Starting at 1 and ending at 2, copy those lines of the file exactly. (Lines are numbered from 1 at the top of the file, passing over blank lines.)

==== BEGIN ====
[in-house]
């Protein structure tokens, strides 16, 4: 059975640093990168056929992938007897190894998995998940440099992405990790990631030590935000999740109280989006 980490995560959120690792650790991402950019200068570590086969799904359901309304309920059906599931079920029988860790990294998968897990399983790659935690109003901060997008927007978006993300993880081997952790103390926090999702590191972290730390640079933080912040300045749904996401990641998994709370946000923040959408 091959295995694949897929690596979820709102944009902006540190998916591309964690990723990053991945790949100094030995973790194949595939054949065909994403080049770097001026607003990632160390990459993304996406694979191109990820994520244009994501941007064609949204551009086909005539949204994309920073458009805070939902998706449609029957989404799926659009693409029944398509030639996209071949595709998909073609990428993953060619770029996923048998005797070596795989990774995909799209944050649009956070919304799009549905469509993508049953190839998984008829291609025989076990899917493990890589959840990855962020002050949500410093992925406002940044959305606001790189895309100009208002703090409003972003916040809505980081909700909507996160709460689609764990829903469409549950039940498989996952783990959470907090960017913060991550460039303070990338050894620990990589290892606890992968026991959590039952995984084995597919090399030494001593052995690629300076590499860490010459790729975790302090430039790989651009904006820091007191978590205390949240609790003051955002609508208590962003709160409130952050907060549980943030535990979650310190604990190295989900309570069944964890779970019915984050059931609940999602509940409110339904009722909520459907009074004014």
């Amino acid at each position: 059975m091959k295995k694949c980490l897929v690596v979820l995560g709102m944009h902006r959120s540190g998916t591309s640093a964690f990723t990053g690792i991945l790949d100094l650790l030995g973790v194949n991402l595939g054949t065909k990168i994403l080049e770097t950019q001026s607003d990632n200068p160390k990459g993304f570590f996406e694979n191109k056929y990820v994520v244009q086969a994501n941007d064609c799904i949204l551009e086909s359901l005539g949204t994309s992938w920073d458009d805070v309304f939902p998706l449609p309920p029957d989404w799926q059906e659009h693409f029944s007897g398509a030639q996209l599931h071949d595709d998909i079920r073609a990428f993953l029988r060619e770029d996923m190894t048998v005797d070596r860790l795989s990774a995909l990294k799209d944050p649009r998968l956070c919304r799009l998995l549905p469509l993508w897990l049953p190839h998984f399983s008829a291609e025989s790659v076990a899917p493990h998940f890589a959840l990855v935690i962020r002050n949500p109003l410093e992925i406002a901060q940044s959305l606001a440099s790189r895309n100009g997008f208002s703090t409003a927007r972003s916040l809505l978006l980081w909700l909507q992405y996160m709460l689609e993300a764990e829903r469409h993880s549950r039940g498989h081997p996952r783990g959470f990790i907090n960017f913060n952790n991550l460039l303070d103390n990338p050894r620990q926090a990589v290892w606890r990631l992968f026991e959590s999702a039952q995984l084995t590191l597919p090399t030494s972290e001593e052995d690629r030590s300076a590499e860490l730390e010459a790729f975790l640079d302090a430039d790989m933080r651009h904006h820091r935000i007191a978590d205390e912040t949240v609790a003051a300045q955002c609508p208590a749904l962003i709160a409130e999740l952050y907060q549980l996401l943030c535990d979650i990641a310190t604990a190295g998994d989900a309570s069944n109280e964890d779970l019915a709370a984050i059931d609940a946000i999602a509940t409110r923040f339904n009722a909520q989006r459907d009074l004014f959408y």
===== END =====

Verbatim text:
[in-house]
């Protein structure tokens, strides 16, 4: 059975640093990168056929992938007897190894998995998940440099992405990790990631030590935000999740109280989006 980490995560959120690792650790991402950019200068570590086969799904359901309304309920059906599931079920029988860790990294998968897990399983790659935690109003901060997008927007978006993300993880081997952790103390926090999702590191972290730390640079933080912040300045749904996401990641998994709370946000923040959408 091959295995694949897929690596979820709102944009902006540190998916591309964690990723990053991945790949100094030995973790194949595939054949065909994403080049770097001026607003990632160390990459993304996406694979191109990820994520244009994501941007064609949204551009086909005539949204994309920073458009805070939902998706449609029957989404799926659009693409029944398509030639996209071949595709998909073609990428993953060619770029996923048998005797070596795989990774995909799209944050649009956070919304799009549905469509993508049953190839998984008829291609025989076990899917493990890589959840990855962020002050949500410093992925406002940044959305606001790189895309100009208002703090409003972003916040809505980081909700909507996160709460689609764990829903469409549950039940498989996952783990959470907090960017913060991550460039303070990338050894620990990589290892606890992968026991959590039952995984084995597919090399030494001593052995690629300076590499860490010459790729975790302090430039790989651009904006820091007191978590205390949240609790003051955002609508208590962003709160409130952050907060549980943030535990979650310190604990190295989900309570069944964890779970019915984050059931609940999602509940409110339904009722909520459907009074004014």